ATLANTIC OCEAN — The aircraft carrier USS Gerald R. Ford (CVN 78) is bringing vital information to the fleet from its Aircraft Compatibility Testing (ACT), which began off the East Coast
ACT is allowing the crew of Ford to further test its Electromagnetic Aircraft Launch System (EMALS) and Advanced Arresting Gear (AAG), two Aircraft Launch and Recovery Equipment (ALRE) systems unique to Ford.
It’s also allowing the crew and embarked test personnel to rigorously evaluate the effect of the CVN 78 air wake, or burble, and its compatibility with all types of fleet aircraft the Navy utilizes on an aircraft carrier.
“What we’re doing is validating years of test catapult shots that were done at the EMALS test facility at Lakehurst, New Jersey, and years of arrestments on AAG at Lakehurst, then taking that data, bringing it to sea and using it on installed equipment aboard our ship, now in an austere underway environment with different wind and environmental conditions to build those safe flight envelopes,” said Capt. John J. Cummings, Ford’s commanding officer.
Ford’s ACT has seen the first arrestment and launching of E-2D Hawkeye, C-2A Greyhound, EA-18G Growler, and the T-45 Goshawk aircraft on these new systems unique to Ford-class carriers.
“Honestly it’s great to be the first ones to fly the E-2/C-2 out on an entirely new class of carrier,” said Lt. Cmdr. Eric Thurber, a test pilot assigned to Air Test and Evaluation Squadron (VX) 20.
“We spent some time up at [Joint Base McGuire-Dix] Lakehurst, New Jersey doing some of the developmental testing for the systems before coming to the ship, so it’s neat to have seen the entire system land based; see some of the issues we have here, then go back and correct it and come out to the ship and test it at sea.”
Cummings reflected on the historical aspect of ACT for the entire Ford class of aircraft carriers.
“We are pioneers in this new class to figure it out, and we will. We will do this for the Ford-class and then that’s it, done,” said Cummings. “Our crew is extremely proud to be a part of this historic event; to do this testing and get it to the fleet, and then get ready to accept all fleet aircraft.”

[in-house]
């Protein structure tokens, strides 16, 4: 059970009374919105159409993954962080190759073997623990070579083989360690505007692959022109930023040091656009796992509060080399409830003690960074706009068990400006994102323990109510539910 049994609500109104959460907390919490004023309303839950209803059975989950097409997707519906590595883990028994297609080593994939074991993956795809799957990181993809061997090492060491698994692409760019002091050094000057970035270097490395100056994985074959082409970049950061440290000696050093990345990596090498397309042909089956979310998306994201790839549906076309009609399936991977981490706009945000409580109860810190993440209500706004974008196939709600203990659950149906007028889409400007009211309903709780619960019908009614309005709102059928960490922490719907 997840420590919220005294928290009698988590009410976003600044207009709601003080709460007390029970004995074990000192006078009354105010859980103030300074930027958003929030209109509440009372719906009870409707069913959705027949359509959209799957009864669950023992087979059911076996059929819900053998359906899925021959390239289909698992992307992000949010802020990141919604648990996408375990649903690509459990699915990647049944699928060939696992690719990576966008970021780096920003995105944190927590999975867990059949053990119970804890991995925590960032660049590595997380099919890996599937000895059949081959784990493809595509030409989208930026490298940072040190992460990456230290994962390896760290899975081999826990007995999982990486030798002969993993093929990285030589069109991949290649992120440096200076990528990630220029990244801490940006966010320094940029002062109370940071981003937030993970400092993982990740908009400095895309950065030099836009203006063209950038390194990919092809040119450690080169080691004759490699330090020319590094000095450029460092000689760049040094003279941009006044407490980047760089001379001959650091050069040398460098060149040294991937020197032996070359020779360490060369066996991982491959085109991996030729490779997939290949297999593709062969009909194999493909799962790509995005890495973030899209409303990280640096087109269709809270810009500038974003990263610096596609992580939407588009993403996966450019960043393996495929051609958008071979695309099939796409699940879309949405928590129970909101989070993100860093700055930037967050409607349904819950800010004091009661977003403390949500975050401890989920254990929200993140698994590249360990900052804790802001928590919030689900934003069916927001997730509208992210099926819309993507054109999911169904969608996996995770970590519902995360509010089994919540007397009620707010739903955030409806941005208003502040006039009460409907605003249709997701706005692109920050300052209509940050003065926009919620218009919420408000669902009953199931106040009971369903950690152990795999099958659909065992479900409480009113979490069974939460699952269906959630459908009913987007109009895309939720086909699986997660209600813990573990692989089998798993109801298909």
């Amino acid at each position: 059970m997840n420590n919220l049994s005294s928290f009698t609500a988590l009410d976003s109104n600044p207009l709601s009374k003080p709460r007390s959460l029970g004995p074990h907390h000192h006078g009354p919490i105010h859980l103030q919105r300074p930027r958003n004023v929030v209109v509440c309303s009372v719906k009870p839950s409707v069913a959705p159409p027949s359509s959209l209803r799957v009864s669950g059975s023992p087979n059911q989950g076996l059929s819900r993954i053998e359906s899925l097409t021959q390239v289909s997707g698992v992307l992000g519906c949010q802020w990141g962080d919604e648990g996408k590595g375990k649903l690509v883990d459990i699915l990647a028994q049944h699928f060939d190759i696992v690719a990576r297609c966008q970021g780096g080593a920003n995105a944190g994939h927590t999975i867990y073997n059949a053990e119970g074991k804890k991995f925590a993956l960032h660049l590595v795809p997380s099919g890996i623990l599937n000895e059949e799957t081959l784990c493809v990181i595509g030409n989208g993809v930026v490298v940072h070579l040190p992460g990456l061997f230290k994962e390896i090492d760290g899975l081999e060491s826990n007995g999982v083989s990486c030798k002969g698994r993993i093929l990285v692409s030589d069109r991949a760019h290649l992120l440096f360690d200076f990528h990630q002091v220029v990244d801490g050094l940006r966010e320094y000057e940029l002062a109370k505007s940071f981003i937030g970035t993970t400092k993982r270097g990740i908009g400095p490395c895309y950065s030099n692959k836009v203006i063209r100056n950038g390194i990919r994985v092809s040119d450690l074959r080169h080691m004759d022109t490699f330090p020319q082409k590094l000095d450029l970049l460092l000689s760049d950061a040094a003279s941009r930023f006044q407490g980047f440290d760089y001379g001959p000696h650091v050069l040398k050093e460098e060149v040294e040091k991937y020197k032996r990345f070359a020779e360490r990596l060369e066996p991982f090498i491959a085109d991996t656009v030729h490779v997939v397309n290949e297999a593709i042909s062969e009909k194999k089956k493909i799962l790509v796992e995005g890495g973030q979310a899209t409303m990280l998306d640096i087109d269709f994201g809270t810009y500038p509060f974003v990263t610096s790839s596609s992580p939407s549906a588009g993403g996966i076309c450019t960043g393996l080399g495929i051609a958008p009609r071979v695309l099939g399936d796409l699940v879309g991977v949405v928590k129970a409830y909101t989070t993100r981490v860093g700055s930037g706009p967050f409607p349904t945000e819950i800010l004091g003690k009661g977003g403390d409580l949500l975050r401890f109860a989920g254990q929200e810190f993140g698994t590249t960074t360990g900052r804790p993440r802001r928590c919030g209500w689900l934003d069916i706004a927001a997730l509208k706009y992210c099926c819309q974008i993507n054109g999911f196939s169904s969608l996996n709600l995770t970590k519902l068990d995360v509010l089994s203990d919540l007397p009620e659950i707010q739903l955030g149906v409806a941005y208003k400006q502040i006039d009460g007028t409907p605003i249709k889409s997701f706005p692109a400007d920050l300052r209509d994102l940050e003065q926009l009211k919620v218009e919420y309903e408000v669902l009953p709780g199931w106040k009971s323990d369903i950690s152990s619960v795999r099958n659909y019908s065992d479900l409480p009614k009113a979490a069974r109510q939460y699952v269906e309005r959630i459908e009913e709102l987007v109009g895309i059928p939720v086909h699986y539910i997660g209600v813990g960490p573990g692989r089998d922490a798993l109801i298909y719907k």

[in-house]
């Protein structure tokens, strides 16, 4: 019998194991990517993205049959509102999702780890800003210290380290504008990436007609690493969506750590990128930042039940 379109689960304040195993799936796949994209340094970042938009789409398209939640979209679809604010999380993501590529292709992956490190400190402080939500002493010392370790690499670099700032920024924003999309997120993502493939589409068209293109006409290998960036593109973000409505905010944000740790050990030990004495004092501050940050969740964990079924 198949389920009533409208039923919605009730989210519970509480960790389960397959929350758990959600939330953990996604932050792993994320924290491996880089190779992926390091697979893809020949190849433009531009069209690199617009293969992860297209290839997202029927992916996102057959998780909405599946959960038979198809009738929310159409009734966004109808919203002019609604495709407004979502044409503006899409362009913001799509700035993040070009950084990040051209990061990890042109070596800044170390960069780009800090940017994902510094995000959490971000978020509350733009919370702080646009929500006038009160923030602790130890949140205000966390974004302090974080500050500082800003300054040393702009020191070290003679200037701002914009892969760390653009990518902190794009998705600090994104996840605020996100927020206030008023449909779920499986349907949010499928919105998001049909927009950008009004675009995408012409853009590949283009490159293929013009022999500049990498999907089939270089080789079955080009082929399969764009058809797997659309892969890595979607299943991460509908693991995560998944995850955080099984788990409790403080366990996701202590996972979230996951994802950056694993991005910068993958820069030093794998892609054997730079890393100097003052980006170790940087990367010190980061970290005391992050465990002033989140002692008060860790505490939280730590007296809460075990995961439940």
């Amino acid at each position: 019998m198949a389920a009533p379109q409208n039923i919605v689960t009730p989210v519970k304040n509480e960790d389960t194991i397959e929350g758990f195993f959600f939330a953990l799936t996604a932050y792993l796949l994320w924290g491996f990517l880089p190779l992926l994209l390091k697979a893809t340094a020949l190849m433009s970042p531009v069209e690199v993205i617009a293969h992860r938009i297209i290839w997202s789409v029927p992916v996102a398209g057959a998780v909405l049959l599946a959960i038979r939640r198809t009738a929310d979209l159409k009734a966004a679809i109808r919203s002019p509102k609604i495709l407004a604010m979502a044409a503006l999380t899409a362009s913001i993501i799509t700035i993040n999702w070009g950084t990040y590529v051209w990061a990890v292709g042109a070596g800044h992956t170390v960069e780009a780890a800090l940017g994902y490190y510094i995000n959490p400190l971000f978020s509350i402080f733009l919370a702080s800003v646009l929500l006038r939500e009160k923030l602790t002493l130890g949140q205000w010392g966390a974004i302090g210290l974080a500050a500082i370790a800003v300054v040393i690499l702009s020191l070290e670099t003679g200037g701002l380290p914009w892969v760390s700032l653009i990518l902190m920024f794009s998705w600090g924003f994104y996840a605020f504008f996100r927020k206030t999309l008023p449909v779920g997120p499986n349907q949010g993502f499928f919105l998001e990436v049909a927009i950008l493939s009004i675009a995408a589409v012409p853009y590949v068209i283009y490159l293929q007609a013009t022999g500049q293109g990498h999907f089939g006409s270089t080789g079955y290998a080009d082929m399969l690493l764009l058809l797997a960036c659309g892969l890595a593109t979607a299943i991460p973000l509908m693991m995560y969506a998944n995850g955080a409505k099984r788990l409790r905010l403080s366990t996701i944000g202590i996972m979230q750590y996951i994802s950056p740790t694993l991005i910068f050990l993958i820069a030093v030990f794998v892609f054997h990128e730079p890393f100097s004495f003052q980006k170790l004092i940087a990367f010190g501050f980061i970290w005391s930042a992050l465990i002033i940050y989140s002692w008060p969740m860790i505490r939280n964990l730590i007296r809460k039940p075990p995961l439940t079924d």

Testing also includes an F/A-18F Super Hornet which was also previously used for testing aboard Ford in 2018. Prior to ATC, Ford had 747 launches and arrestments.
“Those four firsts were major milestones, and that’s the payoff of a ton hard work by the engineering teams, and by the test squadrons,” said Cmdr. Mehdi Akacem, Ford’s air boss.
Since getting underway on January 16, Ford has already seen over 70 successful launches and arrestments using the new EMALS and AAG technologies, and will continue to increase the sortie frequency in the second half of testing.
“To see it all come together and see the ship do what it’s designed to do — which is to launch and recover aircraft — it’s extreme pride for our crew and for the aviators who’ve come out here to support that,” said Cummings. “So I’m extremely proud of the work by the team to get here, and we’ll continue to keep pushing to get a lot of flying in this next year.”
This round of testing is allowing the crew to further test the improvements made during its post-shakedown availability (PSA) at Huntington Ingalls Industries-Newport News Shipbuilding while also allowing the crew to gain experience on these unique systems.
The information captured during ACT will continue to inform improvements and modifications for Ford and follow-on Ford-class of aircraft carriers.
“We are clearly seeing improvements and in our knowledge, better reliability,” said Akacem. “We’re out here doing the things the systems are built to do, and we’re learning so much every day.”
Gerald R. Ford is a first-in-class aircraft carrier and the first new aircraft carrier designed in more than 40 years.
Ford is currently underway conducting Aircraft Compatibility Testing to further test its Electromagnetic Aircraft Launch Systems (EMALS) and Advanced Arresting Gear (AAG).